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The Failure of the Republican “Revolution,” Part 8


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During the first few weeks of the Republican “revolution,” Republicans were talking like libertarians. “It’s time to dismantle FDR’s New Deal and LBJ’s Great Society,” they proclaimed. “The welfare state has failed. And it is wrong for the state to take money from those to whom it belongs and give it to those to whom it does not belong.” Some libertarians (myself included) thought that they had died and gone to libertarian heaven. We wondered whether the time had finally come for the restoration of American liberty.

Alas, it was the same old Republican claptrap that had gone on for decades. Talk like a libertarian and act like a Democrat. As time went on, it was easy to see that no part of the welfare state was going to be dismantled. Nothing had changed. The Republicans were still interested in control, not freedom. The Republican mantra — “Put us in charge, and we’ll promise not to abolish anything” — was still solidly in place.

If there were any doubts about this, they were eliminated in the 1996 congressional campaign of Ron Paul, who ran for the Republican nomination to Congress in a district encompassing parts of Houston and Austin. Paul had previously served three terms in Congress as a Republican. After losing a bid for the Republican nomination to the U.S. Senate, Paul converted to the Libertarian Party. In 1988, he was the Libertarian Party candidate for president. Everyone agrees that Paul is dedicated to dismantling, not reforming, the thousands of welfare-state departments and agencies.

Thus, it would be natural to assume that the Republican “revolutionaries” would be ecstatic that Paul had returned to the Republican fold by once again seeking the Republican nomination for Congress.

Not so! In fact, the exact opposite happened. The Republican establishment was angered and terrified that there might be a Republican in Congress who was actually serious about ending, not reforming, America’s welfare-state way of life.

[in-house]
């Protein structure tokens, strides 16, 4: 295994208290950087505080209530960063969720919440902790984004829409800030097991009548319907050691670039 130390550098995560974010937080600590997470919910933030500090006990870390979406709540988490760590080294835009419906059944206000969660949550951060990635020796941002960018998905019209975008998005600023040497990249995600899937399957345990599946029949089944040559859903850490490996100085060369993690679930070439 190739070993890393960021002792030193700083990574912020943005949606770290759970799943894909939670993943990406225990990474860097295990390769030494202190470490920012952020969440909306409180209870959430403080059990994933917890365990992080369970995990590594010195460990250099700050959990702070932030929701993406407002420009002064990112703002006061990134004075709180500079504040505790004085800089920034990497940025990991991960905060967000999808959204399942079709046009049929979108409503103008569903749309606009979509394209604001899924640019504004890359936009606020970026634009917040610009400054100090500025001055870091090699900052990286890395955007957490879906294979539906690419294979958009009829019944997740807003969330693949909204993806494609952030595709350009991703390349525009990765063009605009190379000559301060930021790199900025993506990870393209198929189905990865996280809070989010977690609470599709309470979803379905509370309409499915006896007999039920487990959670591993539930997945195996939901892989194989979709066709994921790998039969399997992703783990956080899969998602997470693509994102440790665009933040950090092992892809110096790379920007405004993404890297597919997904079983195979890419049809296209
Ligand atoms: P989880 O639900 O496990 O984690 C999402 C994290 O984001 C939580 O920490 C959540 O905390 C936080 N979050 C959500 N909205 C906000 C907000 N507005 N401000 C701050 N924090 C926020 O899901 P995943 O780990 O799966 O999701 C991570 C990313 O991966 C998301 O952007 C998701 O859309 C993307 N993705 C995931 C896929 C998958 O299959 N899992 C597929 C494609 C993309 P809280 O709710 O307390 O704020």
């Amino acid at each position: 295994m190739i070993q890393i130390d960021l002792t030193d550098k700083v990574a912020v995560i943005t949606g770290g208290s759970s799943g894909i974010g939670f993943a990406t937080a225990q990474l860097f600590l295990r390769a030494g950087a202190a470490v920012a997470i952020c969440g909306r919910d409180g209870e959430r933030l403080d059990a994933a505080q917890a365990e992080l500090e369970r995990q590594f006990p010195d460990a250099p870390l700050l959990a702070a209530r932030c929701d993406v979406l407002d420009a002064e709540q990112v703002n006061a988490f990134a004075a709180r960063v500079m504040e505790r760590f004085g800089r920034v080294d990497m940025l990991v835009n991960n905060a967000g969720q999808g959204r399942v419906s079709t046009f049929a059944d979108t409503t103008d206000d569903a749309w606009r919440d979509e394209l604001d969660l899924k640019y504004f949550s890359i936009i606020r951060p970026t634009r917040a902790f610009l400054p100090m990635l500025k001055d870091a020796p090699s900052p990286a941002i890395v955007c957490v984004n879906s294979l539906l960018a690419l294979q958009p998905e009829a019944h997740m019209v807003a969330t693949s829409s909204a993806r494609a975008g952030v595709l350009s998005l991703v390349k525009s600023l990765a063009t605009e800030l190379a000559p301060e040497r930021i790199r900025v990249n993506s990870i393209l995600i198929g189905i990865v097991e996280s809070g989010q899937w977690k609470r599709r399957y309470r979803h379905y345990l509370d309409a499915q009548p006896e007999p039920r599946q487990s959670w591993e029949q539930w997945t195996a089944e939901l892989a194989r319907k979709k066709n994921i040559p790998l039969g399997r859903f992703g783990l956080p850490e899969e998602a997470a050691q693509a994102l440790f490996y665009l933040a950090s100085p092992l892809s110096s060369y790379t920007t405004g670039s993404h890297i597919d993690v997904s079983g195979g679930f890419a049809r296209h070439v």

The Republican “revolutionaries” went into action. First, they convinced the Democratic incumbent to convert to the Republican Party in order to run against Paul in the Republican primary. Here were the “revolutionaries,” supporting a person who, as a Democrat, had helped to preserve and expand the welfare-state way of life. Then, the “revolutionaries” brought in the big guns to accuse Paul of being — horror of horrors — a libertarian! Former President George Bush, his son George (the current governor of Texas), and Phil Gramm and Kay Bailey Hutchinson (the two Republican U.S. senators from Texas) made campaign appearances in support of the ex-Democrat. “Revolutionary” money poured into the campaign of Paul’s big-government opponent.

Much to the chagrin of the Republican “revolutionaries,” a majority of the Republican rank-and-file preferred a libertarian to a “Depublican.” Ron Paul won the Republican primary. The question left open is whether the Republican “revolutionaries” will support Paul or his Democratic opponent in the November election.

Why are Republicans so wedded to preserving, rather than dismantling, the welfare state in America? The problem is not economic ignorance, because in their minds, Republicans know that libertarians are economically right.

The problem with Republicans is actually a religious or spiritual one. On the one hand, they preach moral values, write books of virtues, and quote the Bible. On the other hand, they support Social Security, Medicare, Medicaid, public schooling, and most other instances of political stealing. While quoting the Bible, they block out of their minds God’s commandment: Thou shalt not steal.

How do Republicans or conservatives reconcile their pronouncements with their actions. They don’t. For self-righteousness has created a moral blind spot that enables them to blithely participate and support the welfare state and, at the same time, condemn others for their sins. One of the main reasons that many conservatives wish that libertarians had never come into existence is that libertarians expose that self-righteousness and moral blind spot.